Hey there --
Nora has a congenital form of adrenal hyperplasia which results in a buildup of adrenal androgens. These issues typically arise earlier in life, depending on the severity of the enzyme deficiency and, therefore, symptoms (more severe deficiency means symptoms appear earlier in life). In most cases of very mild CAH, symptoms appear at some point before age 25 or 30.
Your age would indicate a secondary adrenal hyperplasia (not an enzyme deficiency), which would more likely indicated a cortisol excess as opposed to a deficiency (i.e. you won't be treated with steroids). It's hard to postulate what the cause may be, since we don't know the reason why the doctor ordered DHEAS in the first place (DHEA-S is a marker for adrenal androgen overproduction).
In the case of secondary adrenal hyperplasia, it's not only the DHEA-S that is overproduced, but every other hormone produced by the adrenal gland (cortisol, aldosterone, estrione in post-menopausal women and testosterone). DHEA-S is a precursor for testosterone.
It's hard to know what the cause of the hyperplasia is without knowing any of the circumstances. Although it appears that your DHEA-S level isn't high enough to be a red flag for an adrenal adenoma (benign tumor). These levels are usually above 7mcg/mL.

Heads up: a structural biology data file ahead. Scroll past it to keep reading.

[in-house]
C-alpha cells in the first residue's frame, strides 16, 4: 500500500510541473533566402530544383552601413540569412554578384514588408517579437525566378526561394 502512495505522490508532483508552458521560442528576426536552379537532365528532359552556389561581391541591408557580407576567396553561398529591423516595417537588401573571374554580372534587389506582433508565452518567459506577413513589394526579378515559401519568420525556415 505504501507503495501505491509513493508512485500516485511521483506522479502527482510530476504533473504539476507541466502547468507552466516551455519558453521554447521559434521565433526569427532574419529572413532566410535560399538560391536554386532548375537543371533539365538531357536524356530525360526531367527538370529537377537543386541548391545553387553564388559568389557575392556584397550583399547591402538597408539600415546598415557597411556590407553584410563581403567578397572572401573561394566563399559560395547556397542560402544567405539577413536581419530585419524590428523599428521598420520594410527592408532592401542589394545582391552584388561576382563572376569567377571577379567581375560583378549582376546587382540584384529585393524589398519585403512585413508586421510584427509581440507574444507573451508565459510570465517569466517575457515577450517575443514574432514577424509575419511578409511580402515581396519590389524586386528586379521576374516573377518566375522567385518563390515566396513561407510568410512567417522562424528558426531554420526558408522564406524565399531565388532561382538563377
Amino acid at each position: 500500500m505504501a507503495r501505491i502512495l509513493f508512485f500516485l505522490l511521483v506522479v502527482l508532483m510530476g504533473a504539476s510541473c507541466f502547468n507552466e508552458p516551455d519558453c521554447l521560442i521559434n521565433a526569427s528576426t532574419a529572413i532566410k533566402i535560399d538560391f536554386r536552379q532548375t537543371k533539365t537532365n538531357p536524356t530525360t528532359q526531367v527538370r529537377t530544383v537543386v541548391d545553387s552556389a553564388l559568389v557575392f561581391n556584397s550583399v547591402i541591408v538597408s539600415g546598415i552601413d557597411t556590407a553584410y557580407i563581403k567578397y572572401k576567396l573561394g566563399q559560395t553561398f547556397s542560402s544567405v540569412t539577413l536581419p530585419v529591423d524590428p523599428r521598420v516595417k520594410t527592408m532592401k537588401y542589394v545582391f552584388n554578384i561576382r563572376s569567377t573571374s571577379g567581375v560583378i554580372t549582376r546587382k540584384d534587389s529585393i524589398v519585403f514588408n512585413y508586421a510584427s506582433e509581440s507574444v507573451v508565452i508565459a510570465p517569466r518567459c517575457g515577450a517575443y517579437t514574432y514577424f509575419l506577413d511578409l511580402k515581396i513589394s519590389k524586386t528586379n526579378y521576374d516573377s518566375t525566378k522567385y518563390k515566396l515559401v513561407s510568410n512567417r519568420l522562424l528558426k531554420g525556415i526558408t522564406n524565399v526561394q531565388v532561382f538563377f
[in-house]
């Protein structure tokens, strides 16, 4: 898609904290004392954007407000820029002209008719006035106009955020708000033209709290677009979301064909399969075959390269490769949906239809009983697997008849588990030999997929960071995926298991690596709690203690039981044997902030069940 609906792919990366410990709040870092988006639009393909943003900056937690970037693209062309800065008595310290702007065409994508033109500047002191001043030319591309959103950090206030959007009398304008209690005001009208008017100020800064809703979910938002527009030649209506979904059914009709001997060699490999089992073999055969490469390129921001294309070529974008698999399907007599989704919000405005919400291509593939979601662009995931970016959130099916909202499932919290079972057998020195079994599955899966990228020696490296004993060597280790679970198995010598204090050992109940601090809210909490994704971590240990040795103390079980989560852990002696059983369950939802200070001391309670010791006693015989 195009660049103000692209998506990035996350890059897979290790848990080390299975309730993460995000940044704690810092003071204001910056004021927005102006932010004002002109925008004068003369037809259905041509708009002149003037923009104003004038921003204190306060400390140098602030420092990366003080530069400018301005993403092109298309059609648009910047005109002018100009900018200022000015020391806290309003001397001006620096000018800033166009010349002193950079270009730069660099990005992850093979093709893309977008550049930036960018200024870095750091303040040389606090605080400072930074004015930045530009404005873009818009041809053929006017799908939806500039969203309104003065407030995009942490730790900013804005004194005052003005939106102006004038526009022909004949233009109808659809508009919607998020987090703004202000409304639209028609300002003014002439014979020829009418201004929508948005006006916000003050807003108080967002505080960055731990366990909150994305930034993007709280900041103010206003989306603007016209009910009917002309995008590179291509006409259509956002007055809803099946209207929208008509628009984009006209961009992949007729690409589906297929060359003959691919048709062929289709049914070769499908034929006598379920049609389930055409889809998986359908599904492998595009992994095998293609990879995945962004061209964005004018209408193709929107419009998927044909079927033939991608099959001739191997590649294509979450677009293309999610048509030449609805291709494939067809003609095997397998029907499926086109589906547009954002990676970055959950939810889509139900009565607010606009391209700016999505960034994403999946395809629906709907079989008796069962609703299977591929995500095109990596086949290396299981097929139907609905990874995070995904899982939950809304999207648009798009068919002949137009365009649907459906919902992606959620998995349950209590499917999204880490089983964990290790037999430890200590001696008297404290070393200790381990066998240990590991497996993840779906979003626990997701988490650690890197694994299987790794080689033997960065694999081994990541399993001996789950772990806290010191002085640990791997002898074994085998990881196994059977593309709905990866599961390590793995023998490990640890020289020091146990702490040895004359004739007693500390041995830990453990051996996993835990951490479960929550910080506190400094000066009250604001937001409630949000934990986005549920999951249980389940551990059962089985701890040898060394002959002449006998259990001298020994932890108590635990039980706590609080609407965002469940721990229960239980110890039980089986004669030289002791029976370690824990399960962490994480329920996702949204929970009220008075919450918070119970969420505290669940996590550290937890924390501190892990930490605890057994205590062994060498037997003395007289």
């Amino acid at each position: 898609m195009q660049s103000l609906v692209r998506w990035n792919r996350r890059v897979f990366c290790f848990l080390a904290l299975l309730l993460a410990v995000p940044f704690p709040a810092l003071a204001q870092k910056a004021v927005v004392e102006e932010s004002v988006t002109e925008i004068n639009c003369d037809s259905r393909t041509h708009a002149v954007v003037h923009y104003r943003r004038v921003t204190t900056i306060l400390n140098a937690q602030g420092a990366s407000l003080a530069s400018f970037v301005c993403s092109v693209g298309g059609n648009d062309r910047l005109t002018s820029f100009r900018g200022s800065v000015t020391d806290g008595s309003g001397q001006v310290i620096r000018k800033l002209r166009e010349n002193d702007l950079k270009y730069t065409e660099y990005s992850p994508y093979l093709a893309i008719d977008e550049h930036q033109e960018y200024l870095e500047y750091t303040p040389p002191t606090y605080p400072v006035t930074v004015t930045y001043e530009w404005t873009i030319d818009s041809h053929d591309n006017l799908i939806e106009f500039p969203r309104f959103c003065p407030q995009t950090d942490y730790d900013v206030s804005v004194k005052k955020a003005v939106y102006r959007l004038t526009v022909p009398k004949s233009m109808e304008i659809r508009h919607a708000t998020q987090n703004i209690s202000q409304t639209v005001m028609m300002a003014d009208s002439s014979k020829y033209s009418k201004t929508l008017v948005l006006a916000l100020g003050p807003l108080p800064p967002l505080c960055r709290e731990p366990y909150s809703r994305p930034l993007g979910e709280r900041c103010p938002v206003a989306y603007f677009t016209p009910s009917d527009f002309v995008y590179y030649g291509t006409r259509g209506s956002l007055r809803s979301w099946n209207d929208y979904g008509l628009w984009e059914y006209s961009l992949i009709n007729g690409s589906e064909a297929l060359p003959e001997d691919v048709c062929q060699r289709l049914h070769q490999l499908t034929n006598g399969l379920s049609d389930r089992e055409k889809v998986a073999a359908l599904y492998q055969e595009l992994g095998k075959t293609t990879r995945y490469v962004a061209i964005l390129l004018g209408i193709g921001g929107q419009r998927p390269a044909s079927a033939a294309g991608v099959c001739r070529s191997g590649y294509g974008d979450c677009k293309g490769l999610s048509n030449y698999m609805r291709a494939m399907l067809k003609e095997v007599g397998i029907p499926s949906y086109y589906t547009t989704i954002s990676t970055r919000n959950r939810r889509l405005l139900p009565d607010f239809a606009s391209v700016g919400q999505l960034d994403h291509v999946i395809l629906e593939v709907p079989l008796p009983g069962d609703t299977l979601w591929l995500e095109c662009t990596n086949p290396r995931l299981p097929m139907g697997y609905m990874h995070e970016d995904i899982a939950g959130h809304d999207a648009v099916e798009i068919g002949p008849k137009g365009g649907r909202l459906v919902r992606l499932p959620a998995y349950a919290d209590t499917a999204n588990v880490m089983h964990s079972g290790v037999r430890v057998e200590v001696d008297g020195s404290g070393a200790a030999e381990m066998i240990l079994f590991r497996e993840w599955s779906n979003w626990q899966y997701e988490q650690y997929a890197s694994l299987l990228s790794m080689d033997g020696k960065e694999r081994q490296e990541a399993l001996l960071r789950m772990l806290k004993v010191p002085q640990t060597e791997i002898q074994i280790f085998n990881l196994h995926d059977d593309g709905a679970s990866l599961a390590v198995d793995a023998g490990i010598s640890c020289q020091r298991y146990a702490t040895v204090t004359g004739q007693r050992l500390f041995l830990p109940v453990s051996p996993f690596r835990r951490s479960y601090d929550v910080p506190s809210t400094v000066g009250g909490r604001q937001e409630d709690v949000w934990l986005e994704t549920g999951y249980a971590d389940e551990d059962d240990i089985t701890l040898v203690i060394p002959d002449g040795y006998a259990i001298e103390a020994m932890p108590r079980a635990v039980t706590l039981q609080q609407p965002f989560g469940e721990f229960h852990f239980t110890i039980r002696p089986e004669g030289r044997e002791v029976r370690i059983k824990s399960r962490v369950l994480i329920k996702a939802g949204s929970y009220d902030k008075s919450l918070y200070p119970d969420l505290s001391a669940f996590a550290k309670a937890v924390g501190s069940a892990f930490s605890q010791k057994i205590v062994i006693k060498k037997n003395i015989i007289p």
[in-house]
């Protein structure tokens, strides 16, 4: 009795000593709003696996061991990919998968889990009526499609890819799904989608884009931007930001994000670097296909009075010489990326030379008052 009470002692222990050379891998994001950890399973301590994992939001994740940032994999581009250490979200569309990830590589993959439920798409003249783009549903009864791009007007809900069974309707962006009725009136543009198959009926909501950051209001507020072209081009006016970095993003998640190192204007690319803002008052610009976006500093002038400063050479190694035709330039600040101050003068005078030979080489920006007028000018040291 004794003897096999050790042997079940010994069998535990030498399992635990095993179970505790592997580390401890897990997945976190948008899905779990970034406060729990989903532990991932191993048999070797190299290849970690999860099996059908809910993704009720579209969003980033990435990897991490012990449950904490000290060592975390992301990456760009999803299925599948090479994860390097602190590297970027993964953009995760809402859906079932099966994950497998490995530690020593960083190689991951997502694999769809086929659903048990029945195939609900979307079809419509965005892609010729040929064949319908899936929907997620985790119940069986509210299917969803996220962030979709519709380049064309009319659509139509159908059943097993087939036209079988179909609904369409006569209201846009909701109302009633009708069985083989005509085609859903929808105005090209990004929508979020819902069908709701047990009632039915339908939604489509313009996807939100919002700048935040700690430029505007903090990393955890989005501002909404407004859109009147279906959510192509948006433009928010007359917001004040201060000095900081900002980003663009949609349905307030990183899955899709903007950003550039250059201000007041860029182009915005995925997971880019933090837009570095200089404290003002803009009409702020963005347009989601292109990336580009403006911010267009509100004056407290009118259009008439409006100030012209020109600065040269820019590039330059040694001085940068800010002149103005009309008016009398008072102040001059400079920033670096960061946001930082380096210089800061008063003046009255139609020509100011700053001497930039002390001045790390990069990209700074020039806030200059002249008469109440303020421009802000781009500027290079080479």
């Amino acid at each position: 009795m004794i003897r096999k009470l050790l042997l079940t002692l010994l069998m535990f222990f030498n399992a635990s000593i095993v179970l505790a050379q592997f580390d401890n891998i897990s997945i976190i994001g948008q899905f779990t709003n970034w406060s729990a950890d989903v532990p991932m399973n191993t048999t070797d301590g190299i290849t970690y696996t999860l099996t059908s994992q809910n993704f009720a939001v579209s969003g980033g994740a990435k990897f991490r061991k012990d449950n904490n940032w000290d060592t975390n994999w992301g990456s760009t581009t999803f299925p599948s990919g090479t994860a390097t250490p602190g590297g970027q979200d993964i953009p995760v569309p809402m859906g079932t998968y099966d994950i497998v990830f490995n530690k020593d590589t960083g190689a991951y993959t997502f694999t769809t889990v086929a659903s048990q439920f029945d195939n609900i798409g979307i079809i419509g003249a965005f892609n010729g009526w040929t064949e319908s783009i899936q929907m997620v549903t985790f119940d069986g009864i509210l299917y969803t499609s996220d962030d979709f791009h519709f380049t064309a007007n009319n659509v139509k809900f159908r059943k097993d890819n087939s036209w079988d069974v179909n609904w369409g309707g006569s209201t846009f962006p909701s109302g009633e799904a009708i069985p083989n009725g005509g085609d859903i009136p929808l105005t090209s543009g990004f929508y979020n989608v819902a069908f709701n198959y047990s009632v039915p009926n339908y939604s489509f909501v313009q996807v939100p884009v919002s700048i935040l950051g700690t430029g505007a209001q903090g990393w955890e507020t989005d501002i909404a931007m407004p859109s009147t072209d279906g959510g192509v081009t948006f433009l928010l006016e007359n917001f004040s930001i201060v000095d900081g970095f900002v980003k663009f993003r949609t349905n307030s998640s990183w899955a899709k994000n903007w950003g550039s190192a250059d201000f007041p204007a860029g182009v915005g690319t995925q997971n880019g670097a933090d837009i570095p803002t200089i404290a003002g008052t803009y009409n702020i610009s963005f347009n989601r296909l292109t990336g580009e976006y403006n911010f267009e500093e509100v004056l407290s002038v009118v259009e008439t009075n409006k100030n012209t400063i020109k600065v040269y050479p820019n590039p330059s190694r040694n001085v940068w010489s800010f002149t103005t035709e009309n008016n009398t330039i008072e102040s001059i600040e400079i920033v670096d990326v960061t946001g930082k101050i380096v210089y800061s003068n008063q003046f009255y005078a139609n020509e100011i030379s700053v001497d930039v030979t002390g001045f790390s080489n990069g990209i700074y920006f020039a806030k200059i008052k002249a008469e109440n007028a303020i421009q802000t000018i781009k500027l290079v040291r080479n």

Some of the differentials might include polycystic ovarian syndrome (this causes adrenal hyperplasia later in life), benign pituitary adenomas producing ACTH (a hormone that stimulates the adrenal glands), some types of medications, etc etc etc.
It's my guess that your doctor will ask for a 24 hour urine collection for cortisol. If the result is abnormal, the next thing to do is to localize the source with a low dose overnight dexamethasone suppression test (you get 1mg dexamethasone and they check your cortisol levels in the morning). If this is abnormal, then they do a high dose overnight dexamethasone suppression test to further narrow the diagnosis.
This is my guess. I highly doubt you will be given cortisol. Congenital adrenal hyperplasia is a condition resulting in a cortisol deficiency, whereas secondary adrenal hyperplasia results in a cortisol excess from another cause.